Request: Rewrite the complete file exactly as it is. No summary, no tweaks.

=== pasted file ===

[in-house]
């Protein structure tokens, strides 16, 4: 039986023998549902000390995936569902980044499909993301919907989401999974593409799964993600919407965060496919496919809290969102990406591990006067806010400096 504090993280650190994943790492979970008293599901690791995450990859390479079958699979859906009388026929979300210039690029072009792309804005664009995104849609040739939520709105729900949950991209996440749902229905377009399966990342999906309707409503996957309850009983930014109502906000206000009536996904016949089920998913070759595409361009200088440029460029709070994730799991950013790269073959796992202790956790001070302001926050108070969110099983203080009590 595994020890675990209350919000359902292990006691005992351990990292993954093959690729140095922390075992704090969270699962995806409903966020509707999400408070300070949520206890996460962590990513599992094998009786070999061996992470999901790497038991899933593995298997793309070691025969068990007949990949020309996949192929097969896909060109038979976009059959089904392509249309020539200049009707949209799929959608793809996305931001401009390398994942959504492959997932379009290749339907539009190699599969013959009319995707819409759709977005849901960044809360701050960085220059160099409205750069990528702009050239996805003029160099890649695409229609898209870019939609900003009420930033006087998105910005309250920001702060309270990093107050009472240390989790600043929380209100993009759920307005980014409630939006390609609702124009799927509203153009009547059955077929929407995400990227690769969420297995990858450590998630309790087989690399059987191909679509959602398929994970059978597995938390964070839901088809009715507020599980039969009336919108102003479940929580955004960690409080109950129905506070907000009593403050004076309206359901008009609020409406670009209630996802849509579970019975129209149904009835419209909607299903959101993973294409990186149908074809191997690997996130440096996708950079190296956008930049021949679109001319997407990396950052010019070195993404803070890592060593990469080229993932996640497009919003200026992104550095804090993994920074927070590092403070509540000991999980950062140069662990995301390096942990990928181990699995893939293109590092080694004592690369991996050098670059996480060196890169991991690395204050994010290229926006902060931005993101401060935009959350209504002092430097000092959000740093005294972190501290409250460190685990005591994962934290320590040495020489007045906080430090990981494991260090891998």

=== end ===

[in-house]
């Protein structure tokens, strides 16, 4: 039986023998549902000390995936569902980044499909993301919907989401999974593409799964993600919407965060496919496919809290969102990406591990006067806010400096 504090993280650190994943790492979970008293599901690791995450990859390479079958699979859906009388026929979300210039690029072009792309804005664009995104849609040739939520709105729900949950991209996440749902229905377009399966990342999906309707409503996957309850009983930014109502906000206000009536996904016949089920998913070759595409361009200088440029460029709070994730799991950013790269073959796992202790956790001070302001926050108070969110099983203080009590 595994020890675990209350919000359902292990006691005992351990990292993954093959690729140095922390075992704090969270699962995806409903966020509707999400408070300070949520206890996460962590990513599992094998009786070999061996992470999901790497038991899933593995298997793309070691025969068990007949990949020309996949192929097969896909060109038979976009059959089904392509249309020539200049009707949209799929959608793809996305931001401009390398994942959504492959997932379009290749339907539009190699599969013959009319995707819409759709977005849901960044809360701050960085220059160099409205750069990528702009050239996805003029160099890649695409229609898209870019939609900003009420930033006087998105910005309250920001702060309270990093107050009472240390989790600043929380209100993009759920307005980014409630939006390609609702124009799927509203153009009547059955077929929407995400990227690769969420297995990858450590998630309790087989690399059987191909679509959602398929994970059978597995938390964070839901088809009715507020599980039969009336919108102003479940929580955004960690409080109950129905506070907000009593403050004076309206359901008009609020409406670009209630996802849509579970019975129209149904009835419209909607299903959101993973294409990186149908074809191997690997996130440096996708950079190296956008930049021949679109001319997407990396950052010019070195993404803070890592060593990469080229993932996640497009919003200026992104550095804090993994920074927070590092403070509540000991999980950062140069662990995301390096942990990928181990699995893939293109590092080694004592690369991996050098670059996480060196890169991991690395204050994010290229926006902060931005993101401060935009959350209504002092430097000092959000740093005294972190501290409250460190685990005591994962934290320590040495020489007045906080430090990981494991260090891998």